By Ernie Neff
Florida ag producers, scientists, Congresswoman Kathy Castor and others discussed agriculture in the face of climate change in a forum held Monday in Gainesville. The forum was Agriculture and Forestry in a Changing Climate: What the Future Holds for Florida. Jack Payne, senior vice president for agriculture and natural resources at the University of Florida Institute of Food and Agricultural Sciences (UF/IFAS), provides an overview of the event.
Payne says Castor, chair of the House Select Committee on the Climate Crisis, wanted to meet agriculture producers interested in climate change. Leading the forum were Lynetta Usher Griner, co-owner and operator of Usher Land & Timber, and Jim Strickland, owner of Strickland Ranch and managing partner of Big Red Cattle Company and Blackbeard’s Ranch.
The forum included two panel discussions. Scientists spoke about climate change’s threat to the world food supply, and Florida agricultural producers talked “about impacts of climate change on their property,” says Payne. “We all agreed that we could do a lot, and we know this because we’re already doing a lot.”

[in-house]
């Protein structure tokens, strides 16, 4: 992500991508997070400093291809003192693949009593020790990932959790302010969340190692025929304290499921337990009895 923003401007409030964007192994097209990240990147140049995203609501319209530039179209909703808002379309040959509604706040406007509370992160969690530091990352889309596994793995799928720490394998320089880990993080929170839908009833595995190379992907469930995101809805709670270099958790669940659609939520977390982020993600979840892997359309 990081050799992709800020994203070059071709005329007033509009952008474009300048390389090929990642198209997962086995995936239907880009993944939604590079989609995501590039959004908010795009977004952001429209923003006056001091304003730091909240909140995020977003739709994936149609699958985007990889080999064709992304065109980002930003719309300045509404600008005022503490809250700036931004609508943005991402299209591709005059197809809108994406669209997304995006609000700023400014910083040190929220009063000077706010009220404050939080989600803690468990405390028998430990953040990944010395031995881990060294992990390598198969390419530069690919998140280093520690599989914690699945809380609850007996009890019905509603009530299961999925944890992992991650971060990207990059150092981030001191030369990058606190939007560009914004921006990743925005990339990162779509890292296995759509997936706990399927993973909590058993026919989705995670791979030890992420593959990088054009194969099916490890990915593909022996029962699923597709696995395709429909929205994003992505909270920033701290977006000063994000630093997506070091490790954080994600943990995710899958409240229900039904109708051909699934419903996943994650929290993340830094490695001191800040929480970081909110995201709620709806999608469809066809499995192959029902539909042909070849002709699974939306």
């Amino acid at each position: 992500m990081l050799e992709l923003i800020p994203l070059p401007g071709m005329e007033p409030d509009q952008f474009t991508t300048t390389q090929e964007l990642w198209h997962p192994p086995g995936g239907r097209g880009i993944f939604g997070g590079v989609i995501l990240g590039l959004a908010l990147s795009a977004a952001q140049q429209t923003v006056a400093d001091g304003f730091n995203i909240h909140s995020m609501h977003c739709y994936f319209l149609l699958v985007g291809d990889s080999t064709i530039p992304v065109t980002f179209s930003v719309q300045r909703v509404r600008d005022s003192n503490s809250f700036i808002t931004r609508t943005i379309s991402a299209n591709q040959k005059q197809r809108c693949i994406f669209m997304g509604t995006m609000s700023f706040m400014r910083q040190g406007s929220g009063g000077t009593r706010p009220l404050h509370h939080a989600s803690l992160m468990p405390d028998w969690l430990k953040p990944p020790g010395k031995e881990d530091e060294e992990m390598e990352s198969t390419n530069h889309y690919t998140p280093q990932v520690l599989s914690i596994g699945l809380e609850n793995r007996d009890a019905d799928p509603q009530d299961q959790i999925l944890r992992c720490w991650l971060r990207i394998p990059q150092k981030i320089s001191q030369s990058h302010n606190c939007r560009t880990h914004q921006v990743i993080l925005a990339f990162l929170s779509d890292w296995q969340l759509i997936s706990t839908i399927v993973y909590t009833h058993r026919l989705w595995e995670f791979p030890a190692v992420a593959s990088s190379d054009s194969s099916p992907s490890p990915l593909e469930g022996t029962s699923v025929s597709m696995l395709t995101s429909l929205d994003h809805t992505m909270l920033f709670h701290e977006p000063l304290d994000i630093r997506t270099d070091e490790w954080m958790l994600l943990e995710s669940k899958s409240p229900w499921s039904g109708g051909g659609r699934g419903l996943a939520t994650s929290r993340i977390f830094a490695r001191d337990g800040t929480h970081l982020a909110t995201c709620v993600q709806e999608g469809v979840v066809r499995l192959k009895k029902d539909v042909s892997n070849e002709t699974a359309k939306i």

Payne, who moderated the panel discussion by the scientists, says with 1,000 new people moving to Florida daily, “the challenge continues to be, how do we keep land in production agriculture?” He adds, “We need to look at ways to make agriculture more profitable and to reward farmers for the adaptations that they’re going to have to institute.”
There was much discussion at the forum of “ecosystem services,” Payne says. He explains that those are services agriculturists provide beyond producing food and fiber. Ecosystem services include filtering rainfall that flows to the aquifer and providing biodiversity and soil remediation. “It (the list of services agriculture provides) goes on and on,” he says. “Farmers don’t get credit for it … They provide these services and somehow they should be acknowledged and rewarded.”
Payne says the fact that virtually all major Florida commodity groups were represented at the forum “spoke well of the interest of Florida agriculture in trying to adapt to what we see happening … Instead of being blamed for the climate crisis, agriculture is trying to take some leadership in this and control their own destiny to protect their future.”
Payne recommends ag producers get involved with Florida Climate-Smart Agriculture, which is open to all producers who are interested in mitigating the impacts of climate change on their operations. Hear more from Payne in an interview with Citrus Industry Editor Tacy Callies: